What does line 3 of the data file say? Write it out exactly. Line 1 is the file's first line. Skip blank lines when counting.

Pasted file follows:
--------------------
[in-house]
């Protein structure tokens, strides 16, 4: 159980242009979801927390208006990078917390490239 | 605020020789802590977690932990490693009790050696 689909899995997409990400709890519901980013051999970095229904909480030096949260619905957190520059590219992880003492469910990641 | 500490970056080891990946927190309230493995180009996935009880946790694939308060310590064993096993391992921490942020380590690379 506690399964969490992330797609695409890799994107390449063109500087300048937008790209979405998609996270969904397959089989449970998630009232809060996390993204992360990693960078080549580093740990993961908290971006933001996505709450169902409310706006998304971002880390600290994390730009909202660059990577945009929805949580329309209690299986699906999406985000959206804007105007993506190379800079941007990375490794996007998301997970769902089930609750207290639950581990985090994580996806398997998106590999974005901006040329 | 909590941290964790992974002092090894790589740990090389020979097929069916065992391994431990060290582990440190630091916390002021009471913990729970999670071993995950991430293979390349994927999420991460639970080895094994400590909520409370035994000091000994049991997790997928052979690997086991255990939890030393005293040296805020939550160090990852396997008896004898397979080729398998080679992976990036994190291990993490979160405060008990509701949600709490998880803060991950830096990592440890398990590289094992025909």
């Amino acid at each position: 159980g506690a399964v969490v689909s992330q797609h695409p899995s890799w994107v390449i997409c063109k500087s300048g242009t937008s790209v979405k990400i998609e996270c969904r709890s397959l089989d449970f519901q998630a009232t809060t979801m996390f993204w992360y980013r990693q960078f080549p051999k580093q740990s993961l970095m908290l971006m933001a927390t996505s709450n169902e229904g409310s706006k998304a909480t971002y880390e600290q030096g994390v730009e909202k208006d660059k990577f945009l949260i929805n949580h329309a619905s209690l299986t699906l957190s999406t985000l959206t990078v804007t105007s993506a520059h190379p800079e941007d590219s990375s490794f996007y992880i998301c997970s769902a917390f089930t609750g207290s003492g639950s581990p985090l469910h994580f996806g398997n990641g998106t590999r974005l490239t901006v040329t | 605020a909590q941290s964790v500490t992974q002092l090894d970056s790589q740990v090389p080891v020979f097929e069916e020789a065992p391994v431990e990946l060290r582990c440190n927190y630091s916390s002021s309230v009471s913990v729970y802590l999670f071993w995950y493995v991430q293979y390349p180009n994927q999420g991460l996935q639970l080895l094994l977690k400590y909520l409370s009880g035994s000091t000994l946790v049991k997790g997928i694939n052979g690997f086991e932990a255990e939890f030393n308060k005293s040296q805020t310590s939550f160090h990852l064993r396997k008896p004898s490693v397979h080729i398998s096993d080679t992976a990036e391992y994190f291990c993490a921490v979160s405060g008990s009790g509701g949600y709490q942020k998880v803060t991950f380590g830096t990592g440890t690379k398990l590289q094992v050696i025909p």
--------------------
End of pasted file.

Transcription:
């Amino acid at each position: 159980g506690a399964v969490v689909s992330q797609h695409p899995s890799w994107v390449i997409c063109k500087s300048g242009t937008s790209v979405k990400i998609e996270c969904r709890s397959l089989d449970f519901q998630a009232t809060t979801m996390f993204w992360y980013r990693q960078f080549p051999k580093q740990s993961l970095m908290l971006m933001a927390t996505s709450n169902e229904g409310s706006k998304a909480t971002y880390e600290q030096g994390v730009e909202k208006d660059k990577f945009l949260i929805n949580h329309a619905s209690l299986t699906l957190s999406t985000l959206t990078v804007t105007s993506a520059h190379p800079e941007d590219s990375s490794f996007y992880i998301c997970s769902a917390f089930t609750g207290s003492g639950s581990p985090l469910h994580f996806g398997n990641g998106t590999r974005l490239t901006v040329t | 605020a909590q941290s964790v500490t992974q002092l090894d970056s790589q740990v090389p080891v020979f097929e069916e020789a065992p391994v431990e990946l060290r582990c440190n927190y630091s916390s002021s309230v009471s913990v729970y802590l999670f071993w995950y493995v991430q293979y390349p180009n994927q999420g991460l996935q639970l080895l094994l977690k400590y909520l409370s009880g035994s000091t000994l946790v049991k997790g997928i694939n052979g690997f086991e932990a255990e939890f030393n308060k005293s040296q805020t310590s939550f160090h990852l064993r396997k008896p004898s490693v397979h080729i398998s096993d080679t992976a990036e391992y994190f291990c993490a921490v979160s405060g008990s009790g509701g949600y709490q942020k998880v803060t991950f380590g830096t990592g440890t690379k398990l590289q094992v050696i025909p």